The products most closely associated with cows are milk and beef. But European scientists report today in the Proceedings of the National Academy of Sciences that the animals can be bred to generate antitumor drugs. The findings could lead to a novel way of manufacturing antibodies for tumor therapy on a large scale.

Drugs employing antibodies that recognize proteins found only on cancerous cells tend to work more effectively when paired with a second type of antibody that targets immune cells. But these so-called bispecific antibodies are difficult to produce, so Gottfried Brem of the University of Veterinary Medicine in Vienna and his colleagues tried a new approach. The researchers first linked two genes, one that targets human melanoma cells and one that activates T cells, and inserted the resulting genetic sequence into cow embryos. The nine animals that developed (see image) had high levels of the desired designer antibody, called r28M, in their bloodstreams. The scientists were able to extract and purify significant quantities of r28M, and test it against human melanoma cells. According to the report, the protein is stable and successfully targeted and killed cancer cells in laboratory tests.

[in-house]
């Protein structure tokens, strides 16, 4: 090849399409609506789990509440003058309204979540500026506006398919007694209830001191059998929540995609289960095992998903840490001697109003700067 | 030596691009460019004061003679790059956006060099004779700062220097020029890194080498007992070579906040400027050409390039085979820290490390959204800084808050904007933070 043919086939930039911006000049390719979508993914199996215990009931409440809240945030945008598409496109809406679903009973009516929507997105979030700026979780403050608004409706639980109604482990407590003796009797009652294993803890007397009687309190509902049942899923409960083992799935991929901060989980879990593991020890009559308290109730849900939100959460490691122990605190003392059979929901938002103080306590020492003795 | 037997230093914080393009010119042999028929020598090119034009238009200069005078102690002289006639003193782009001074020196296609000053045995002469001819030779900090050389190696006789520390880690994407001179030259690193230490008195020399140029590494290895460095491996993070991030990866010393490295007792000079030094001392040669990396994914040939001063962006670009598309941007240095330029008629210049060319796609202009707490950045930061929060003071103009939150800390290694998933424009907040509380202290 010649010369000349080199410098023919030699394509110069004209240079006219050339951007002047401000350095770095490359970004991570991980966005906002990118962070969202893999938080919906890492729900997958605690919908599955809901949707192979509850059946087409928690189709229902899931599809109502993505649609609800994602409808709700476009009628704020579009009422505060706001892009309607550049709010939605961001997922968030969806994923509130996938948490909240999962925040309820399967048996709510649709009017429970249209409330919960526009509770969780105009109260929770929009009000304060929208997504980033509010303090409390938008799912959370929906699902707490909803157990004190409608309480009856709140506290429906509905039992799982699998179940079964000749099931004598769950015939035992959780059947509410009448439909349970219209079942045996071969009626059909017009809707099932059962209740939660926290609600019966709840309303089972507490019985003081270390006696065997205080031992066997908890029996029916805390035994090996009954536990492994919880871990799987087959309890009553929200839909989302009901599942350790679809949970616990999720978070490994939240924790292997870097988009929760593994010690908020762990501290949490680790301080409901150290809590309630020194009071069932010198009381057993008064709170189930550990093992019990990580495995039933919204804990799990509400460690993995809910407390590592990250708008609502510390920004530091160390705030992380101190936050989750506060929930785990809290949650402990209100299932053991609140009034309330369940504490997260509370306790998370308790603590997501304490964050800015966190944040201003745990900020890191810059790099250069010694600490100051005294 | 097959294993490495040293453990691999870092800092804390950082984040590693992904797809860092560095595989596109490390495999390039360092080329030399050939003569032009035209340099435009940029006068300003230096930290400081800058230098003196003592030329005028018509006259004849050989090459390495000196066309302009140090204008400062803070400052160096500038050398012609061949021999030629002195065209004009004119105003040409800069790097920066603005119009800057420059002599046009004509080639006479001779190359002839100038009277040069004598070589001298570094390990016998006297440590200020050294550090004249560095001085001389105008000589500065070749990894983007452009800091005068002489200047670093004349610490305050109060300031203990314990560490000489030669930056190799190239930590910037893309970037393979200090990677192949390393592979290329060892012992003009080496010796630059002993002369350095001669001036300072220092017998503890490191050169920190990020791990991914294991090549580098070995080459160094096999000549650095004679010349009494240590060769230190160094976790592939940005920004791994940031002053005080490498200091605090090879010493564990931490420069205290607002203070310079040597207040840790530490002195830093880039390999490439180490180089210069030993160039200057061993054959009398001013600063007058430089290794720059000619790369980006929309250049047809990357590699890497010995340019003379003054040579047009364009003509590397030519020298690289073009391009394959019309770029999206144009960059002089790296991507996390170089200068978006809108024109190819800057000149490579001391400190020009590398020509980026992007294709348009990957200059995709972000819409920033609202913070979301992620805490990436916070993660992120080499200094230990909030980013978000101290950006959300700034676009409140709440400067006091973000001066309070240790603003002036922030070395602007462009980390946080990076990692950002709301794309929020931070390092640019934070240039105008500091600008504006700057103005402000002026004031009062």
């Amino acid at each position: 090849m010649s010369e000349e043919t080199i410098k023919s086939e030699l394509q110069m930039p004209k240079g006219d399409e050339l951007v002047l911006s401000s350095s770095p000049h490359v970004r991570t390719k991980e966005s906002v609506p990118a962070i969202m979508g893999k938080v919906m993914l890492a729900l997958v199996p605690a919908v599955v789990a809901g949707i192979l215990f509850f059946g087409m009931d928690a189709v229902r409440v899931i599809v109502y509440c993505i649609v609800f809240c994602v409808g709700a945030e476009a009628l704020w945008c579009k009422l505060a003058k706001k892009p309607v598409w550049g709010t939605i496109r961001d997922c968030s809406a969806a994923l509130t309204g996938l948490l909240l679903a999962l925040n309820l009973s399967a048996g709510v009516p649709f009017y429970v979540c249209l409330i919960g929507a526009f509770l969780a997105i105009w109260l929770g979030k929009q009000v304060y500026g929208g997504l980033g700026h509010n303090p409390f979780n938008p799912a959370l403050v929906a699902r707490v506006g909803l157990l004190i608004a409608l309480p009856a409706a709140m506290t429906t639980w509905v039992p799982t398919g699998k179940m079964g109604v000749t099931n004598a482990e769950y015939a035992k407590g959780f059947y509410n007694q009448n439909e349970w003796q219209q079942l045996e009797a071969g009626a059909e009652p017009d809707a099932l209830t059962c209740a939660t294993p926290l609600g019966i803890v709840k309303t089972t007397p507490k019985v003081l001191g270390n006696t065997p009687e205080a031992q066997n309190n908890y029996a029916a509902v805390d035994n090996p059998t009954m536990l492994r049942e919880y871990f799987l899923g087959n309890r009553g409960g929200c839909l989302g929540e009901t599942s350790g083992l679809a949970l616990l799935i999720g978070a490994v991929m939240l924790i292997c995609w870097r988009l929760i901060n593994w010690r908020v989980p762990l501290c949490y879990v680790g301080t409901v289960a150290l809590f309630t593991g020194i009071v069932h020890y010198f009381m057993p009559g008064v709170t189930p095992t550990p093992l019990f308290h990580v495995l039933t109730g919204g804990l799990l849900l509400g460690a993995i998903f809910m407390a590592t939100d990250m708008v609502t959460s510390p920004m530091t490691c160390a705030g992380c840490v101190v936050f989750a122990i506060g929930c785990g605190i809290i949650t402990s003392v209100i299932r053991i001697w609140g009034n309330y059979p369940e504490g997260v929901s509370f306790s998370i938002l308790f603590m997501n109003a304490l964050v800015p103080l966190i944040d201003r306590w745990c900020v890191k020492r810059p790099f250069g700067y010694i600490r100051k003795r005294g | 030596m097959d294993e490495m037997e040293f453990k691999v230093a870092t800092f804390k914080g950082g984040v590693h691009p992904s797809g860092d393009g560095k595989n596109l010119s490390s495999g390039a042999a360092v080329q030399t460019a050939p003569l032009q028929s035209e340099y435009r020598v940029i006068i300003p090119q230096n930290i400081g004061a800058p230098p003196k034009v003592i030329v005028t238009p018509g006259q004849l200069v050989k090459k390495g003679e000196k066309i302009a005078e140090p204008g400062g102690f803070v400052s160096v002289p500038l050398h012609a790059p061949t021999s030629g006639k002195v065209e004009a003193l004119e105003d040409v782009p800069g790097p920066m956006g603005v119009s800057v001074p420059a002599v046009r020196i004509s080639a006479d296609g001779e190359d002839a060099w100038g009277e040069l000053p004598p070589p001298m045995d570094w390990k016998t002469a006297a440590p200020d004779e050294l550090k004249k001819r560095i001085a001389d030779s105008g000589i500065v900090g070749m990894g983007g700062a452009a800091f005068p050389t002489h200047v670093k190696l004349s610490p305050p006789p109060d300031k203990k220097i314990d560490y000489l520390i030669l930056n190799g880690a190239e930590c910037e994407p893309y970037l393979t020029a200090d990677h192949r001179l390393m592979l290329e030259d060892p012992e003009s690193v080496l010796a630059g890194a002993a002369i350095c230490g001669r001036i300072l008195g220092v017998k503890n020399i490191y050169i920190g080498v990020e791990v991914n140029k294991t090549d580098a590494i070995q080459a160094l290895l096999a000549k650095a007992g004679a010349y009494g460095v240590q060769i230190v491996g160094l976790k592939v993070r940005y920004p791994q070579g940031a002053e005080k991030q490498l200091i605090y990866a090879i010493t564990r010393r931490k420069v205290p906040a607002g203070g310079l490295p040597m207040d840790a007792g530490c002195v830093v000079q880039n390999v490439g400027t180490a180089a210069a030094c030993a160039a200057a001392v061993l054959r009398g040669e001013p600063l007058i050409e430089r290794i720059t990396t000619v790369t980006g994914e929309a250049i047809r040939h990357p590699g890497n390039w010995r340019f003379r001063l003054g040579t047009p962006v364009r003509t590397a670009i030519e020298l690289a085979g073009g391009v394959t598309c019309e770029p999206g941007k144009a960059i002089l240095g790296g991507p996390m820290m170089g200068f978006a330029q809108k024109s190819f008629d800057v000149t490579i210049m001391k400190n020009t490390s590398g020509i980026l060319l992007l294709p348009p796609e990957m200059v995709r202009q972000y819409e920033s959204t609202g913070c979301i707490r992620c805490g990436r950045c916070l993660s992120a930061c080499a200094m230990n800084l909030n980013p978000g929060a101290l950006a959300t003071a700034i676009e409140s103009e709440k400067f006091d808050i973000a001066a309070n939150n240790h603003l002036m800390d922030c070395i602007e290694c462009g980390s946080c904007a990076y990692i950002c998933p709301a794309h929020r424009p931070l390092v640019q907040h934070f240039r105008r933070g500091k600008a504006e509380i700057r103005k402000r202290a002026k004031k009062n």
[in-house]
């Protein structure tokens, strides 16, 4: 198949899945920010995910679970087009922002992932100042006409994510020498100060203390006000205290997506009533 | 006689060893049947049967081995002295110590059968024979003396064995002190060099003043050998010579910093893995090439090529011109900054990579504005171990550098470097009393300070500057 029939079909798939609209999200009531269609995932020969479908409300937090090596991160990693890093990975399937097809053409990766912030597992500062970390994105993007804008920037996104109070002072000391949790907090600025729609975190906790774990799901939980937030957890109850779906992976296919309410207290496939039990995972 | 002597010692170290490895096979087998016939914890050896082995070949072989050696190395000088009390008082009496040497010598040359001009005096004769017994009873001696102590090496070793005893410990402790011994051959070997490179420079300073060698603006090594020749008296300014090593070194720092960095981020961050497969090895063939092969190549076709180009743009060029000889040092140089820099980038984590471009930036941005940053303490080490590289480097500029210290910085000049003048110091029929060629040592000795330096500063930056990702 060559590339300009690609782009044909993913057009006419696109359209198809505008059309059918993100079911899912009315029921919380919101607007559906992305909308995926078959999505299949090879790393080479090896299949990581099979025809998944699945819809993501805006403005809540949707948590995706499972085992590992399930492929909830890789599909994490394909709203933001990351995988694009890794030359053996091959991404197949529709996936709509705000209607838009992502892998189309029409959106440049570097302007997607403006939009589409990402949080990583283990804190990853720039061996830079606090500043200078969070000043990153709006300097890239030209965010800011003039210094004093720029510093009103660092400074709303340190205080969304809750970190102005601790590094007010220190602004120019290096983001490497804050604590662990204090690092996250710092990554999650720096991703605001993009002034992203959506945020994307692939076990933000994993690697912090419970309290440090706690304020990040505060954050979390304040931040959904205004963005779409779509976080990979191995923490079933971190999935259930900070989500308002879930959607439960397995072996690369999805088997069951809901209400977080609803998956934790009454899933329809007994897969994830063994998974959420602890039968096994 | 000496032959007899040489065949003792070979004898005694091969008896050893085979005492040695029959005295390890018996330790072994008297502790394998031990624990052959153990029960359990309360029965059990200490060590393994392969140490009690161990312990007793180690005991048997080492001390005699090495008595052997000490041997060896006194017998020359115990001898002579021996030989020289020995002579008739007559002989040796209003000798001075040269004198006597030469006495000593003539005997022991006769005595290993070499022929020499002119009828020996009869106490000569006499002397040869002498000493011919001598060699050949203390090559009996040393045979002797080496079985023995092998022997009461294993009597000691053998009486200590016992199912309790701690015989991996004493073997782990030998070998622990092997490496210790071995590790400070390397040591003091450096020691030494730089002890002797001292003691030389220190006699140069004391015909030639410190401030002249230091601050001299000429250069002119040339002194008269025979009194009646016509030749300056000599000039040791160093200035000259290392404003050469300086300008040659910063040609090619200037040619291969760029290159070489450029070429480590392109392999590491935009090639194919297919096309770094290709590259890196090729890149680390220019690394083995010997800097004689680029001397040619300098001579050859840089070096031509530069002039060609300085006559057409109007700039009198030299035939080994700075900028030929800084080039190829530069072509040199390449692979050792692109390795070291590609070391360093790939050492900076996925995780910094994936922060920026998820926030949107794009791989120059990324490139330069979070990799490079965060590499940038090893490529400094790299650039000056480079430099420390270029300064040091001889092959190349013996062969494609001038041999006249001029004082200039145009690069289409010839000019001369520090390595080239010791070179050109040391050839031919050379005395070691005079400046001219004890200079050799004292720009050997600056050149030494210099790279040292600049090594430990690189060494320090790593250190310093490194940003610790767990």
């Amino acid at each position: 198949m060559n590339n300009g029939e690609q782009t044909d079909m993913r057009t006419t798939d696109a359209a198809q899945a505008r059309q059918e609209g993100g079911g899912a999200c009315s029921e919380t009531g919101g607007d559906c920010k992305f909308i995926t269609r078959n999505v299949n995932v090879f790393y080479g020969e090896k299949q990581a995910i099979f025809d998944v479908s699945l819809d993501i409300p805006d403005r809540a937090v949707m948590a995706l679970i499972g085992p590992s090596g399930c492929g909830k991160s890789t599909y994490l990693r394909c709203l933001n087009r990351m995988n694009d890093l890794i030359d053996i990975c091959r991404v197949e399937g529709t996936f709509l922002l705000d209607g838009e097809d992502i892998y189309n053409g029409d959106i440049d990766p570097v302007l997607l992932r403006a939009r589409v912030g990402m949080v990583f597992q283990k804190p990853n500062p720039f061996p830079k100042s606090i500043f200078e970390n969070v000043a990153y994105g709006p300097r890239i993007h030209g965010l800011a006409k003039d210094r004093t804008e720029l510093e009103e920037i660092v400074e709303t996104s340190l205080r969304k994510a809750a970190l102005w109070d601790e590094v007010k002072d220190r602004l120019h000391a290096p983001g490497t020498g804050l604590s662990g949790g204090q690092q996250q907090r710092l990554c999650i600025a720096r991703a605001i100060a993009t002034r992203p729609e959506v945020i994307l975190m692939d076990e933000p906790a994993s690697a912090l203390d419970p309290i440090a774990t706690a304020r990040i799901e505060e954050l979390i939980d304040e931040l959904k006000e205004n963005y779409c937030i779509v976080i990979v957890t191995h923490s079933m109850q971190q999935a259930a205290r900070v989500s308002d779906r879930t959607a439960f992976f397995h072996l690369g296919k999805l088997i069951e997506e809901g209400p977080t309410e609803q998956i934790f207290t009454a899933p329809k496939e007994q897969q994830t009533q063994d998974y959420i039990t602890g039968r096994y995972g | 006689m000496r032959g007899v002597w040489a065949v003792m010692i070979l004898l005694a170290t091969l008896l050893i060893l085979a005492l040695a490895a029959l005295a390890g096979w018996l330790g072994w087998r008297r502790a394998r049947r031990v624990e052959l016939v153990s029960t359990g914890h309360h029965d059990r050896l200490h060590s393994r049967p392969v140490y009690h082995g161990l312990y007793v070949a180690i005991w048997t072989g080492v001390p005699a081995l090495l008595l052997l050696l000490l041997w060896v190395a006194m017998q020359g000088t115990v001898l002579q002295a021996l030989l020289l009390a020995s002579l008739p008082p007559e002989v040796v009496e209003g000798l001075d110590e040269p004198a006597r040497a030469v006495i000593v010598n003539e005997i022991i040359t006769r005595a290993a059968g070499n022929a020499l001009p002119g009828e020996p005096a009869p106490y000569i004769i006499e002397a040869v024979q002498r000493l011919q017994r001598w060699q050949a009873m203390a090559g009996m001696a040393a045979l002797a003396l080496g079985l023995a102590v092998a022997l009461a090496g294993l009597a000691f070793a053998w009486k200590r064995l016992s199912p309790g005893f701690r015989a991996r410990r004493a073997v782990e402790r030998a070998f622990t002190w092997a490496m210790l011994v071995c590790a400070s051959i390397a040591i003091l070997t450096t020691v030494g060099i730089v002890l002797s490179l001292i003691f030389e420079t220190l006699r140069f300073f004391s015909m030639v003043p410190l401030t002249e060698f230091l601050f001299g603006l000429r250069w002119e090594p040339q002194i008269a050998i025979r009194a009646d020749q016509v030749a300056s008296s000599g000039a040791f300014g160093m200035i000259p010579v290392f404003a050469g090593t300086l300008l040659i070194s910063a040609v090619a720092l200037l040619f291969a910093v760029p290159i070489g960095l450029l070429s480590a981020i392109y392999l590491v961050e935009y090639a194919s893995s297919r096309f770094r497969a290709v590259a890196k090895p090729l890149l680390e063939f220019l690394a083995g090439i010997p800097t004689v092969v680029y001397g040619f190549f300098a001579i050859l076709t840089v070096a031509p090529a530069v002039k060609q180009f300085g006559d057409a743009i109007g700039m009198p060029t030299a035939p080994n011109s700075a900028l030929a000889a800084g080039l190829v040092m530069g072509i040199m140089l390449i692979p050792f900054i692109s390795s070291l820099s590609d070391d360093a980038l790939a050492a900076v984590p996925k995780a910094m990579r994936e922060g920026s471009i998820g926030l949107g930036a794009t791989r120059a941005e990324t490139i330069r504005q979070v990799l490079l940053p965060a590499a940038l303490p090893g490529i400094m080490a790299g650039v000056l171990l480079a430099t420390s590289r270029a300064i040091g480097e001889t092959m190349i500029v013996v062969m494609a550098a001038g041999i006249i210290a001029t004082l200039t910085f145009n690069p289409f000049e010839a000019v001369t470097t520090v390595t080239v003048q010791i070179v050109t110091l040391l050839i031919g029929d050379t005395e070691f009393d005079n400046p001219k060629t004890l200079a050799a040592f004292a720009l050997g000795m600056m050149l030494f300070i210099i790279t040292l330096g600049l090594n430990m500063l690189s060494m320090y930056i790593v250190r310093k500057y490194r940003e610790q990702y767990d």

The authors suggest that this gene farming approach could be tailored to produce a variety of proteins. Their results, they conclude, emphasize "the fact that blood cells can be directed to produce high concentrations of fully active therapeutic molecules that are otherwise difficult to express."